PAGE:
by Gerard Baker
This article first appeared in The Times UK
With blackouts, crippling taxation and unaffordable housing, the Golden State is a feudal society of super-rich and serfs.
Fifty years ago, in her song California, Joni Mitchell captured the universal appeal of the eponymous state, a land of endless sunshine and golden opportunity. Contrasting her adopted home with the sheer greyness of life elsewhere, she wrote: “My heart cried out for you, California/ Oh California, I’m coming home”.
Coming home to California is not what people are crying out for these days. It may once have offered a kind of litany of platonic ideals of human happiness — opportunity, entertainment, wealth, innovation, sunshine, palm trees, movies and technology — but today, that litany would more likely be power cuts, forest fires, homelessness, crippling taxation, unaffordable housing and drought.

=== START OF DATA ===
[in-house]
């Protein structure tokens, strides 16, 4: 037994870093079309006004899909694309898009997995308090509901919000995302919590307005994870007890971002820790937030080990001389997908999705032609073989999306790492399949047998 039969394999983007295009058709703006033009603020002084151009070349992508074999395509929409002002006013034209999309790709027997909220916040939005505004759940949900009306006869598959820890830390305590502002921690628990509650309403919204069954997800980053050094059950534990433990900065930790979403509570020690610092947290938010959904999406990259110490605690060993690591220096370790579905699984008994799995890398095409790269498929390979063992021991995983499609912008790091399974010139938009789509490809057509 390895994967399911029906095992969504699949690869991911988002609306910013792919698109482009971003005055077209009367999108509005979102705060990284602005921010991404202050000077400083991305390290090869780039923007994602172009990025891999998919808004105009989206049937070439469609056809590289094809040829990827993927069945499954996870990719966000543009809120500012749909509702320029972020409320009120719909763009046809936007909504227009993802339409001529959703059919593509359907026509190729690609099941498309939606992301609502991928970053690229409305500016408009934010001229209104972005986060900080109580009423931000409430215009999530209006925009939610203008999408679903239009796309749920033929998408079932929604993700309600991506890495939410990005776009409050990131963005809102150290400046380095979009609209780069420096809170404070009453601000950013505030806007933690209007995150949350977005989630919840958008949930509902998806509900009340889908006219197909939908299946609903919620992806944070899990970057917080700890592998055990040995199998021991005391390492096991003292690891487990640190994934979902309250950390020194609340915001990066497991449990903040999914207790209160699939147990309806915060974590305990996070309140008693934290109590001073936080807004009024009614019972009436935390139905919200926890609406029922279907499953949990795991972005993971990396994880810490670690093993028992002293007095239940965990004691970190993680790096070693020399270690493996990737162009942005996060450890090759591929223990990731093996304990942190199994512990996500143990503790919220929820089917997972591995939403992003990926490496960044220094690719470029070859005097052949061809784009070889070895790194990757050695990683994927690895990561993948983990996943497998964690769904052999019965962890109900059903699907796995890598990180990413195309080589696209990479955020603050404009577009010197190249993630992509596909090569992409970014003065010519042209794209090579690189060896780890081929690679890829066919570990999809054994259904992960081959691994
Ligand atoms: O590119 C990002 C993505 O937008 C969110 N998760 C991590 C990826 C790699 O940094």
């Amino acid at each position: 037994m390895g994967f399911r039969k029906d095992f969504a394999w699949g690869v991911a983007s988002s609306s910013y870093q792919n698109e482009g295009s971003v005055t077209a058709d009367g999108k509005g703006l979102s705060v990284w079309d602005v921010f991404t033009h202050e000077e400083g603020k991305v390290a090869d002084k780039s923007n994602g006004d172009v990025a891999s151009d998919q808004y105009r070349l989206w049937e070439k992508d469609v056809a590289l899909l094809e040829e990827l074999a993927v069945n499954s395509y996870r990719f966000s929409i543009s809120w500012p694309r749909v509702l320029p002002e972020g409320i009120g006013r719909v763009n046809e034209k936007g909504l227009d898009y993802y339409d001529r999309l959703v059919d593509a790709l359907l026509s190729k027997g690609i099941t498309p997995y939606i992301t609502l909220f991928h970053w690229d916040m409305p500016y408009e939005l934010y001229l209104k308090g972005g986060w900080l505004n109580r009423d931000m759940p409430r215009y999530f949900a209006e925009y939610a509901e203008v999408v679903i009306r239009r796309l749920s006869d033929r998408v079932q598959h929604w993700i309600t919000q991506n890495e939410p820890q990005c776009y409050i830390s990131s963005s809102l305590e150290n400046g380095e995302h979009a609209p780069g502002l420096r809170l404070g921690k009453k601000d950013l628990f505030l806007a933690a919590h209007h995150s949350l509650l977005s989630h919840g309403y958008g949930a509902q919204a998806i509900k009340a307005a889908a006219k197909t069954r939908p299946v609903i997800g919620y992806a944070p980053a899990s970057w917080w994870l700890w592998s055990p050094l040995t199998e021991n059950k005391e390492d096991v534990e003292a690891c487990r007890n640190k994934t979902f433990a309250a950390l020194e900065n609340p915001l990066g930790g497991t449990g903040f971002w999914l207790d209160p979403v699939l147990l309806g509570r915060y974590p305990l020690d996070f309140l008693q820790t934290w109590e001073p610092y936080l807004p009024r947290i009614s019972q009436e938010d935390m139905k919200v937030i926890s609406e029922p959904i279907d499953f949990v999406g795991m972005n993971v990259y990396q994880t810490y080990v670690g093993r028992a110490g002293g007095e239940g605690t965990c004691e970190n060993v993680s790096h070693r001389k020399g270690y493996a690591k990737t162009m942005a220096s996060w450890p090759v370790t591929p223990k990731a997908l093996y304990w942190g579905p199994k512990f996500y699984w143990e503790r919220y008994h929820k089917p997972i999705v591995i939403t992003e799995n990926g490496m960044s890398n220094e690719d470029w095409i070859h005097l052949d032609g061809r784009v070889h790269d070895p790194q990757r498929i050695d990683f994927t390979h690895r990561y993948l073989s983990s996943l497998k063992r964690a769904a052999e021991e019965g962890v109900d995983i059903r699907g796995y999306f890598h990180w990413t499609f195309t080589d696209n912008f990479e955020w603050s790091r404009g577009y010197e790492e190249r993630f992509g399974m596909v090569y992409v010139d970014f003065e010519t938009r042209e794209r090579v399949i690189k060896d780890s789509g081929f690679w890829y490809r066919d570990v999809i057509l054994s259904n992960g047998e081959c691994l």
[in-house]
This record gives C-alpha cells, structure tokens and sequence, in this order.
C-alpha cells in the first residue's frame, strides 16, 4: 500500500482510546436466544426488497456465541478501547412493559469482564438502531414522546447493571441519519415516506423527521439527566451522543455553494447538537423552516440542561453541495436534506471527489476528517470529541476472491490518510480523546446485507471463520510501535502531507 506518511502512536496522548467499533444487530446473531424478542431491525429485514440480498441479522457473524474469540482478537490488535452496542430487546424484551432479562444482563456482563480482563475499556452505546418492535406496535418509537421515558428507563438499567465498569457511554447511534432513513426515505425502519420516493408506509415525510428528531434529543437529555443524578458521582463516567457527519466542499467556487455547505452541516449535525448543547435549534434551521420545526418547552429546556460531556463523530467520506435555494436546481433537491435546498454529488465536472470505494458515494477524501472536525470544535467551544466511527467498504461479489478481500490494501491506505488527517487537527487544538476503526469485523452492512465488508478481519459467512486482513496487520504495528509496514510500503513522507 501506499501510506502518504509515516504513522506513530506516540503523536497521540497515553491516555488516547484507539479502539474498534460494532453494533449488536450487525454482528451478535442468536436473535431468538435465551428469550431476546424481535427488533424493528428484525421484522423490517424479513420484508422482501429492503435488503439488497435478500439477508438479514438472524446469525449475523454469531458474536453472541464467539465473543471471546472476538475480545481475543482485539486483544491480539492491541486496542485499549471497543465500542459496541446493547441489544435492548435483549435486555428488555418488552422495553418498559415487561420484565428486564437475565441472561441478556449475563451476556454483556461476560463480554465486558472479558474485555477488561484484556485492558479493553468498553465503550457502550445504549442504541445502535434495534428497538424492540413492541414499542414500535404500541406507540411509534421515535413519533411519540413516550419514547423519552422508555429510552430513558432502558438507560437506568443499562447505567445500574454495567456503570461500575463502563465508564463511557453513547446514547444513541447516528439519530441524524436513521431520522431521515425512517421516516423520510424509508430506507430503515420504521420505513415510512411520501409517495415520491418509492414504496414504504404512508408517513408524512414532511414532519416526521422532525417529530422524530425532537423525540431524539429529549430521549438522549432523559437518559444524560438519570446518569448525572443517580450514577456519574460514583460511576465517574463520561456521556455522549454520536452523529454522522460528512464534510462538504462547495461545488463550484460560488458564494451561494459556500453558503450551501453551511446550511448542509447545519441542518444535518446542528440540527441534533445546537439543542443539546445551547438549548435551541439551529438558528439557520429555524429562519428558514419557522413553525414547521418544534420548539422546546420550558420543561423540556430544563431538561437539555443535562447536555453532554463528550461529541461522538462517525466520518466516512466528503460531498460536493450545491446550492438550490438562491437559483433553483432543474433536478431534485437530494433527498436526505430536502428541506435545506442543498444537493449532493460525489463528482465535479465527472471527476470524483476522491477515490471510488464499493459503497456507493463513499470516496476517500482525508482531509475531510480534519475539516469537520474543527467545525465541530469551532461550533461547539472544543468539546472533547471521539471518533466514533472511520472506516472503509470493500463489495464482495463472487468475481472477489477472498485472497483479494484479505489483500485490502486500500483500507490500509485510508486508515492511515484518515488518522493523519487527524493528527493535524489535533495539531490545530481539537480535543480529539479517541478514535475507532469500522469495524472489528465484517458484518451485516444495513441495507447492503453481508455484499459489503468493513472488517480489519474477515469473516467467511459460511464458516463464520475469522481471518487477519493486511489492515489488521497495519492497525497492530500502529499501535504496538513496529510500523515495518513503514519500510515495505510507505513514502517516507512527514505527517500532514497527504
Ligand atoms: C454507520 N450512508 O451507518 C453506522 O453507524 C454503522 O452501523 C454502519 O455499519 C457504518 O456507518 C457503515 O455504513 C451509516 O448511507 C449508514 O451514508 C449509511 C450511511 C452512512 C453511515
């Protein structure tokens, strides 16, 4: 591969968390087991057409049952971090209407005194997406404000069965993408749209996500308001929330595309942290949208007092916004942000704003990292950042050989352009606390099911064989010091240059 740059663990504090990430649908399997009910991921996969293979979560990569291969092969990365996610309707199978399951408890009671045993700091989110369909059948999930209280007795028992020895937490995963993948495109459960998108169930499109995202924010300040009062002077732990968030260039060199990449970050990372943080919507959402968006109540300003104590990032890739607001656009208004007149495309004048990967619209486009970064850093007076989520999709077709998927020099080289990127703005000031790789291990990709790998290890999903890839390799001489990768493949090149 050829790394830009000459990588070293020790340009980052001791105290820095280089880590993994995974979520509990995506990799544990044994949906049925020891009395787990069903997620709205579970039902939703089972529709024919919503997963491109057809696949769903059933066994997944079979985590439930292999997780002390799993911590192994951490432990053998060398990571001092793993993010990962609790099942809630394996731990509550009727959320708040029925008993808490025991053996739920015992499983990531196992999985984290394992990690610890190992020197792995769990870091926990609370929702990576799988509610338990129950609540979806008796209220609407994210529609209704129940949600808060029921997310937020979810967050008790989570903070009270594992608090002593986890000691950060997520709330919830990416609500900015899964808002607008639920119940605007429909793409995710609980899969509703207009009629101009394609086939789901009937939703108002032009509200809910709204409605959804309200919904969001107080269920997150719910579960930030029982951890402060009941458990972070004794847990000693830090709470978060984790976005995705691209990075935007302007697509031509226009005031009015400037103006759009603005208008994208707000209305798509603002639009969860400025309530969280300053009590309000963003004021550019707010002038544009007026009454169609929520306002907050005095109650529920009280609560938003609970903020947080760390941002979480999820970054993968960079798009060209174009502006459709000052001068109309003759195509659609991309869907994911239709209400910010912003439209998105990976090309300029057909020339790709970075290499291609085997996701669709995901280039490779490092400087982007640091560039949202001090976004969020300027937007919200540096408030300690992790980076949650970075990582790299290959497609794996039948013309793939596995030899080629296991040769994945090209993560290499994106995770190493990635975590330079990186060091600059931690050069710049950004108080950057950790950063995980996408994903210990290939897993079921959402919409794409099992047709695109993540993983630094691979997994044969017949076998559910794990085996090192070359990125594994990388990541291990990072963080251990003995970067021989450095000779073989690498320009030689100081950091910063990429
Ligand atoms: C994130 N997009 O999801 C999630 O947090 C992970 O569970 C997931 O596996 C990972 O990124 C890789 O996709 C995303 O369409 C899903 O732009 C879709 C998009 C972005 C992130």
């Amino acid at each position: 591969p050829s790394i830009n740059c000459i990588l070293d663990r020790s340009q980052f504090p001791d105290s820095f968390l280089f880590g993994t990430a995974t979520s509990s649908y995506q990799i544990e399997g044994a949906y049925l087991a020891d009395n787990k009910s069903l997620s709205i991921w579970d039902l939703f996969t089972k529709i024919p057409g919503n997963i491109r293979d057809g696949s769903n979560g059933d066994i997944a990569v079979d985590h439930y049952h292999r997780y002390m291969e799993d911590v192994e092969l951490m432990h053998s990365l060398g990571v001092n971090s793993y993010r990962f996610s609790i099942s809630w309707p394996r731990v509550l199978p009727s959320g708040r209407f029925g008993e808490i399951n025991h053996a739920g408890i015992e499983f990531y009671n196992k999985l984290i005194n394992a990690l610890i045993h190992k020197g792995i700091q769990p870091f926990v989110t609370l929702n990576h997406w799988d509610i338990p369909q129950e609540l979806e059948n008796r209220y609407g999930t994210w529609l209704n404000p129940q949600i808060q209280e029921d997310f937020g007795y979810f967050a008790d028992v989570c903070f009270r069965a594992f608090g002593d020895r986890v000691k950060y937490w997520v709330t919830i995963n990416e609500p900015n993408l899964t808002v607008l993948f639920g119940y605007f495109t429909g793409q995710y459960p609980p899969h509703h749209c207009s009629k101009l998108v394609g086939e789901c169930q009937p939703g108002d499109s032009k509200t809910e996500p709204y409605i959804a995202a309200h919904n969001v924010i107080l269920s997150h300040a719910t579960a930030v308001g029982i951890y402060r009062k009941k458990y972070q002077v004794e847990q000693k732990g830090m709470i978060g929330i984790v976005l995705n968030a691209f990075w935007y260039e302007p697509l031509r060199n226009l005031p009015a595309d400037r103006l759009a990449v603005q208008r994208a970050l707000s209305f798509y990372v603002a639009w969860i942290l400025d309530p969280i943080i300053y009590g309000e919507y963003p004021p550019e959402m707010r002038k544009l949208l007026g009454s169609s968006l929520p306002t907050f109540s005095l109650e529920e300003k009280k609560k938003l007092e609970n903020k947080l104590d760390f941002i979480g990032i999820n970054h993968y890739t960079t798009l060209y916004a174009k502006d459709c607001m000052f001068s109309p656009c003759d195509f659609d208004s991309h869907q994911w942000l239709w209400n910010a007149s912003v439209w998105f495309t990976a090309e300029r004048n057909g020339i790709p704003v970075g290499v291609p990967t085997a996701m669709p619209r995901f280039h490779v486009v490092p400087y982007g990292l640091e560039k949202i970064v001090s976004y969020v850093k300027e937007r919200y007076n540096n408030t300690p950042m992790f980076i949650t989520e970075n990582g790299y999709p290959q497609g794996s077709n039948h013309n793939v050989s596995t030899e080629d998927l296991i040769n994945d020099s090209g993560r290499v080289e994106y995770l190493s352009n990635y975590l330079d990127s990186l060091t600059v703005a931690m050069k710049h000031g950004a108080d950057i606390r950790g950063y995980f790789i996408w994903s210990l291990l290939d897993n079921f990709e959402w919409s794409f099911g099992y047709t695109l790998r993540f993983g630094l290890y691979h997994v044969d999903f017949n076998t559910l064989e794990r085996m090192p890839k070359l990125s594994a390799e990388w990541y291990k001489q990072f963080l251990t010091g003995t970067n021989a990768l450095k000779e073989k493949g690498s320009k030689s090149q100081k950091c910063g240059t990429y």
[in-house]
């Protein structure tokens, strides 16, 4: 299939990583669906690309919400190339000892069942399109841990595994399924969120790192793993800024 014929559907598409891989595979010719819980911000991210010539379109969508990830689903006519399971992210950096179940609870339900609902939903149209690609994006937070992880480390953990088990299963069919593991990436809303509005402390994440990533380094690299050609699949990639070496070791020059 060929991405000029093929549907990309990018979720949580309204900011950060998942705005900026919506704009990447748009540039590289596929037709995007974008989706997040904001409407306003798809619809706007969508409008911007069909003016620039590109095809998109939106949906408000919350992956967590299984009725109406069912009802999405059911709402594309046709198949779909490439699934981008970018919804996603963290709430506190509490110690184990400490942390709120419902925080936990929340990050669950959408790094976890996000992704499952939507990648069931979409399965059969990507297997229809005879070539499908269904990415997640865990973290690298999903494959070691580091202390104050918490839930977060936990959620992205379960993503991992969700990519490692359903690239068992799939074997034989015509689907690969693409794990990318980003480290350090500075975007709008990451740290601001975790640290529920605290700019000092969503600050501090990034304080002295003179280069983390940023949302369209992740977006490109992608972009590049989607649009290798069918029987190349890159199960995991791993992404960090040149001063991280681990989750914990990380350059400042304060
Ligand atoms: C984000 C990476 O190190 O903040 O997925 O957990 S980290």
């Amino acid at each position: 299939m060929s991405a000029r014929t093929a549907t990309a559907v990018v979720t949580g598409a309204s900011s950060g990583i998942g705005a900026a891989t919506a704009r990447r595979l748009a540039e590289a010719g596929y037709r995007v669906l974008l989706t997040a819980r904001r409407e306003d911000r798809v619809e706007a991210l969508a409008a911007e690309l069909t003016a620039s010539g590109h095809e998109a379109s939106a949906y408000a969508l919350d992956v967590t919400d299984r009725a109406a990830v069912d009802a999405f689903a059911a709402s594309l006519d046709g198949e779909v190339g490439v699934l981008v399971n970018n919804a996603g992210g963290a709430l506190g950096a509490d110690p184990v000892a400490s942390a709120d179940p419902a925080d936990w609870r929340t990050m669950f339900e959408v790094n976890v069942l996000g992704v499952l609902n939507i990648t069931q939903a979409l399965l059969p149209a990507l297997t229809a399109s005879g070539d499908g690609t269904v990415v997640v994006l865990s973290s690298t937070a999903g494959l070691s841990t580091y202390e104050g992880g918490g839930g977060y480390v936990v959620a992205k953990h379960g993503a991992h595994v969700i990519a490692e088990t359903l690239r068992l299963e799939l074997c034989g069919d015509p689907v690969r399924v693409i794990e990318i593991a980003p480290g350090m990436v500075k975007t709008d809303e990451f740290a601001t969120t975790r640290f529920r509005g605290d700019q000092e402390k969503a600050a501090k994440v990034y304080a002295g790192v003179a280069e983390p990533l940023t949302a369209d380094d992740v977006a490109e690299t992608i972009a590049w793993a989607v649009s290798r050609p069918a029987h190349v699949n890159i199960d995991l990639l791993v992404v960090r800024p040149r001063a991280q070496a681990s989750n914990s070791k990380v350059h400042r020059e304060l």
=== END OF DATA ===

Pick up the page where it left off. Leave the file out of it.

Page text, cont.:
Up and down California this month businesses are closing early, shoppers are stocking up on non-perishable foods and smartphone users are going without their precious devices as the state’s electricity company imposes rolling power cuts to reduce the risks of forest fires.
Joel Kotkin, an academic at Chapman University who has studied urban decay and regeneration describes modern California as a reimagining of medieval feudalism. At the top are the very wealthy, the Silicon Valley entrepreneurs, investors, lawyers and entertainment types. There’s a state bureaucracy largely funded and controlled by these wealthy elites, who promote policies designed to reinforce their status….
“Independent, small business owners, a property-owning class, key to the success of democracy always and everywhere, are systematically being wiped out,” Kotkin says.
Read the rest of this article on The Times UK
Read a related report on how California’s policies are squeezing the middle class.